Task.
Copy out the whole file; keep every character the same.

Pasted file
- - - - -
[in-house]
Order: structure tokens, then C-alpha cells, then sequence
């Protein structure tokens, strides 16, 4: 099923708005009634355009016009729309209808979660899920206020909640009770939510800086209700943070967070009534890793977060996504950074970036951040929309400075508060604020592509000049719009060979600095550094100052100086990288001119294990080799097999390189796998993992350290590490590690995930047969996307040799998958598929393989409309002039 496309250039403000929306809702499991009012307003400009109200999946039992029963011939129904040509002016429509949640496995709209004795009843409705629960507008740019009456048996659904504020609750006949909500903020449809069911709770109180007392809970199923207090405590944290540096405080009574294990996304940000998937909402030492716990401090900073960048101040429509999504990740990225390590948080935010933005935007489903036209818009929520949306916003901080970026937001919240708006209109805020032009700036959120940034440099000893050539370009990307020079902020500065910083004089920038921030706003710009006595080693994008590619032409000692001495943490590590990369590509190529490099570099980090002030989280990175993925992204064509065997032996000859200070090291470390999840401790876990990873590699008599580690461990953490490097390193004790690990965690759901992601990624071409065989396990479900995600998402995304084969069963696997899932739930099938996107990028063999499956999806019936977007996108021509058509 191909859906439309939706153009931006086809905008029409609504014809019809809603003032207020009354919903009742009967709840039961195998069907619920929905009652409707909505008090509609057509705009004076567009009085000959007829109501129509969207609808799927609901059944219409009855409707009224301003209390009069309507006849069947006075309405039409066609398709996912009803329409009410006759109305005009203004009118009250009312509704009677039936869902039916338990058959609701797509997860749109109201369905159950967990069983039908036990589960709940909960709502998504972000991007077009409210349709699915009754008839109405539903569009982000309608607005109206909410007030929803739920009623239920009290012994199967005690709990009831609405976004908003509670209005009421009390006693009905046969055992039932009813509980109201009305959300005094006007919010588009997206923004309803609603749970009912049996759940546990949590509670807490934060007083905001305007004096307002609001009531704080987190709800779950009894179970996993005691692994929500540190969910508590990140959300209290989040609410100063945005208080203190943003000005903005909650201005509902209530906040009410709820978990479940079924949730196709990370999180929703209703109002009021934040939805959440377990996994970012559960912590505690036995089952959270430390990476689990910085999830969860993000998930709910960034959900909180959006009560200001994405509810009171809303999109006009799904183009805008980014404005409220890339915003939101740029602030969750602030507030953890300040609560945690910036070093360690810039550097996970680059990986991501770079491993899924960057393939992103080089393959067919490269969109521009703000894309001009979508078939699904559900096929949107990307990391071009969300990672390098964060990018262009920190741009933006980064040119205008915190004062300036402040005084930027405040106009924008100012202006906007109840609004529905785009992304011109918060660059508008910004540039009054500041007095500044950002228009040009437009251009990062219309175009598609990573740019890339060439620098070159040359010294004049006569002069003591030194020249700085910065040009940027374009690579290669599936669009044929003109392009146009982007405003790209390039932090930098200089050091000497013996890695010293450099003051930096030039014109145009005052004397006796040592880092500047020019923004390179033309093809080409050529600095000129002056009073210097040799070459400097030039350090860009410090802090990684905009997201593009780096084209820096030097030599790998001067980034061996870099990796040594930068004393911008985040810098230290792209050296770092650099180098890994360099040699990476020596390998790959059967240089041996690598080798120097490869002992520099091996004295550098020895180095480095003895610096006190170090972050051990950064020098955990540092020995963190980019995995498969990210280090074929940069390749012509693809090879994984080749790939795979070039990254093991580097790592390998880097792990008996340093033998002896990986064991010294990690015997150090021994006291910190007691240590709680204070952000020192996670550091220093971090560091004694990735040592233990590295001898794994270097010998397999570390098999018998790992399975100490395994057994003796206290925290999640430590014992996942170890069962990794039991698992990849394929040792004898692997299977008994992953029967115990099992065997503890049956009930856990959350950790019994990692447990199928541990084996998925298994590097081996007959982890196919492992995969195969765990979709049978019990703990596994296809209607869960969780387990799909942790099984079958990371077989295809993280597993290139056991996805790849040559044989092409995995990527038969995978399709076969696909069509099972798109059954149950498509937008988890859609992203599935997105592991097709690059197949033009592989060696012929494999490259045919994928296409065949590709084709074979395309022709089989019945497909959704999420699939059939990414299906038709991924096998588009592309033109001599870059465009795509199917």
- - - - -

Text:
[in-house]
Order: structure tokens, then C-alpha cells, then sequence
């Protein structure tokens, strides 16, 4: 099923708005009634355009016009729309209808979660899920206020909640009770939510800086209700943070967070009534890793977060996504950074970036951040929309400075508060604020592509000049719009060979600095550094100052100086990288001119294990080799097999390189796998993992350290590490590690995930047969996307040799998958598929393989409309002039 496309250039403000929306809702499991009012307003400009109200999946039992029963011939129904040509002016429509949640496995709209004795009843409705629960507008740019009456048996659904504020609750006949909500903020449809069911709770109180007392809970199923207090405590944290540096405080009574294990996304940000998937909402030492716990401090900073960048101040429509999504990740990225390590948080935010933005935007489903036209818009929520949306916003901080970026937001919240708006209109805020032009700036959120940034440099000893050539370009990307020079902020500065910083004089920038921030706003710009006595080693994008590619032409000692001495943490590590990369590509190529490099570099980090002030989280990175993925992204064509065997032996000859200070090291470390999840401790876990990873590699008599580690461990953490490097390193004790690990965690759901992601990624071409065989396990479900995600998402995304084969069963696997899932739930099938996107990028063999499956999806019936977007996108021509058509 191909859906439309939706153009931006086809905008029409609504014809019809809603003032207020009354919903009742009967709840039961195998069907619920929905009652409707909505008090509609057509705009004076567009009085000959007829109501129509969207609808799927609901059944219409009855409707009224301003209390009069309507006849069947006075309405039409066609398709996912009803329409009410006759109305005009203004009118009250009312509704009677039936869902039916338990058959609701797509997860749109109201369905159950967990069983039908036990589960709940909960709502998504972000991007077009409210349709699915009754008839109405539903569009982000309608607005109206909410007030929803739920009623239920009290012994199967005690709990009831609405976004908003509670209005009421009390006693009905046969055992039932009813509980109201009305959300005094006007919010588009997206923004309803609603749970009912049996759940546990949590509670807490934060007083905001305007004096307002609001009531704080987190709800779950009894179970996993005691692994929500540190969910508590990140959300209290989040609410100063945005208080203190943003000005903005909650201005509902209530906040009410709820978990479940079924949730196709990370999180929703209703109002009021934040939805959440377990996994970012559960912590505690036995089952959270430390990476689990910085999830969860993000998930709910960034959900909180959006009560200001994405509810009171809303999109006009799904183009805008980014404005409220890339915003939101740029602030969750602030507030953890300040609560945690910036070093360690810039550097996970680059990986991501770079491993899924960057393939992103080089393959067919490269969109521009703000894309001009979508078939699904559900096929949107990307990391071009969300990672390098964060990018262009920190741009933006980064040119205008915190004062300036402040005084930027405040106009924008100012202006906007109840609004529905785009992304011109918060660059508008910004540039009054500041007095500044950002228009040009437009251009990062219309175009598609990573740019890339060439620098070159040359010294004049006569002069003591030194020249700085910065040009940027374009690579290669599936669009044929003109392009146009982007405003790209390039932090930098200089050091000497013996890695010293450099003051930096030039014109145009005052004397006796040592880092500047020019923004390179033309093809080409050529600095000129002056009073210097040799070459400097030039350090860009410090802090990684905009997201593009780096084209820096030097030599790998001067980034061996870099990796040594930068004393911008985040810098230290792209050296770092650099180098890994360099040699990476020596390998790959059967240089041996690598080798120097490869002992520099091996004295550098020895180095480095003895610096006190170090972050051990950064020098955990540092020995963190980019995995498969990210280090074929940069390749012509693809090879994984080749790939795979070039990254093991580097790592390998880097792990008996340093033998002896990986064991010294990690015997150090021994006291910190007691240590709680204070952000020192996670550091220093971090560091004694990735040592233990590295001898794994270097010998397999570390098999018998790992399975100490395994057994003796206290925290999640430590014992996942170890069962990794039991698992990849394929040792004898692997299977008994992953029967115990099992065997503890049956009930856990959350950790019994990692447990199928541990084996998925298994590097081996007959982890196919492992995969195969765990979709049978019990703990596994296809209607869960969780387990799909942790099984079958990371077989295809993280597993290139056991996805790849040559044989092409995995990527038969995978399709076969696909069509099972798109059954149950498509937008988890859609992203599935997105592991097709690059197949033009592989060696012929494999490259045919994928296409065949590709084709074979395309022709089989019945497909959704999420699939059939990414299906038709991924096998588009592309033109001599870059465009795509199917």